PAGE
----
Glencore's share price rallied as much as 20% on Tuesday after the company dismissed concerns that it was on the brink of insolvency, saying it had taken "proactive steps" to weather a commodity-price slump that has sent its investors fleeing.
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"Our business remains operationally and financially robust--we have positive cash flow, good liquidity and absolutely no solvency issues," Glencore spokesman Charles Watenphul said in an email.
The statement was Glencore's first since its share price suffered a devastating rout, falling 29% on Monday and wiping out billions of dollars in value.
Overall, the company has lost about three-quarters of its stock value this year as investors have raised concerns about its ability to deliver on promises to reduce its $30 billion in net debt by a third.
By Tuesday afternoon the company's stock had risen to 82 pence a share on a volatile day of trading.
Glencore remains confident about the strength of the commodities it produces, buys and sells and has strong lines of credit with secure access to funding, thanks to strong relationships with banks, said Mr. Watenphul.
"We are getting on and delivering a suite of measures to reduce our debt levels by up to $10.2 billion," he added. "Glencore has taken proactive steps to position our company to withstand current commodity market conditions."
Glencore's statement didn't deliver on growing calls for the Swiss commodities giant to take more dramatic action to stem the tide of share-price losses -- from taking the company private to selling more assets.
The collapse highlighted problems investors see in Glencore's business model, which combines a massive trading division that buys and sells commodities with a mining arm that produces those materials. The combination was supposed to make Glencore less susceptible to commodity price downturns, but the large debts needed to run a trading house have alarmed investors as the company's earnings and share price have fallen.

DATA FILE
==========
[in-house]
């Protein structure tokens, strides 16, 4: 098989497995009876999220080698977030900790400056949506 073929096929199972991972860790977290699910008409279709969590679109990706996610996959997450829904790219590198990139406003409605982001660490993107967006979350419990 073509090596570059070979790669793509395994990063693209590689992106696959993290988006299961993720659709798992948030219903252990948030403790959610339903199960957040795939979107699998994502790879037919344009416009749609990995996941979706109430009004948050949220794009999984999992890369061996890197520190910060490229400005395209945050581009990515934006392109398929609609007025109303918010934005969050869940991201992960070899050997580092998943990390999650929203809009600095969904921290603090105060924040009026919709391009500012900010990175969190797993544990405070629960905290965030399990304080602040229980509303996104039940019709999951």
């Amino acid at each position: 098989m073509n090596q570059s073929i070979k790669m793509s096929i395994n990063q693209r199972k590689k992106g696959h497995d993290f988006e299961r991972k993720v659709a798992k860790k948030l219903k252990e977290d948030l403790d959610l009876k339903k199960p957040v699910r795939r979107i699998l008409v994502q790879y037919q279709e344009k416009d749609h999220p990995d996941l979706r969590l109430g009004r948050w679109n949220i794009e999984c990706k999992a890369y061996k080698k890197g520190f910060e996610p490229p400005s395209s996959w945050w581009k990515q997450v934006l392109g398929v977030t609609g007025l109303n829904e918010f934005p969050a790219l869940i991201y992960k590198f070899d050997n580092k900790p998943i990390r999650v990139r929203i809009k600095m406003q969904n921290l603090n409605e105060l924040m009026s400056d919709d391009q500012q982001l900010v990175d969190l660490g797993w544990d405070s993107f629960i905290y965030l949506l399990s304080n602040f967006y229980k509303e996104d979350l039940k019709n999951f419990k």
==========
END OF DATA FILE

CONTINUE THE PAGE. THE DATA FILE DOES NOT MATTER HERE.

Prices for the main commodities that drive Glencore's revenues -- copper, coal and oil, among others -- have all hit multiyear lows in recent months. Meanwhile, demand for raw materials has been waning in China, the world's largest consumer.
Glencore has about $30 billion in net debt, which it says it is trying to reduce by a third to around $20 billion by the end of 2016.
Glencore had been subject to bearish assessments from analysts in recent days. Those at banking group Investec had argued that the stock was worthless if today's commodities prices persist.
On Tuesday, some analysts defended the value of the debt-laden company but called for new action to reduce debt. The company already has scrapped its dividend, issued $2.5 billion equity and is trying to sell $2 billion worth of assets.
Analysts at Citigroup, Glencore's corporate broker, said in a note that "we believe the market's response is overdone." The bank said the company will promptly execute a "streaming deal and/or a stake sale in agriculture business...which would be both credit and equity positive."
Citigroup said it is also possible that Glencore could expand its asset sale program to include not just a stake in its agricultural business but potentially all of its agricultural trading business, which the bank valued at $10.5 billion.
In the same note, Citi said the company should consider going private again to restructure its business if it can't regain confidence from investors.
"We believe that in the event the equity market continues to express its unwillingness to value the business fairly, the company management should take the company private," Citi said.
Doing that would allow restructuring measures to "be taken easily and quickly, with a potential float of just the industrial business occurring further down the track," the bank's analysts said.
Matthew Hasson, an analyst at Numis Securities, also said management could take the company private, though "they may struggle" to pull such a deal off. Chief Executive Ivan Glasenberg remains one of Glencore's biggest shareholders, alongside Qatar's sovereign-wealth fund. His top team of managers, many of whom helped him take the company public, are also big shareholders, though not nearly on the same scale.
Taking the company private could be tricky since it raises questions over how management would finance such a transaction given the company's heavy debt load.
Christopher LaFemina, a mining analyst at investment bank Jefferies, said Glencore has to "aggressively act now" to stop its share-price slide.
"There is value in Glencore shares if the company can pull the appropriate levers now, but risks are clearly very high," Mr. LaFemina said.
--Peter Nurse in London and Rhiannon Hoyle in Sydney contributed to this article.
Write to Alex MacDonald at email@example.com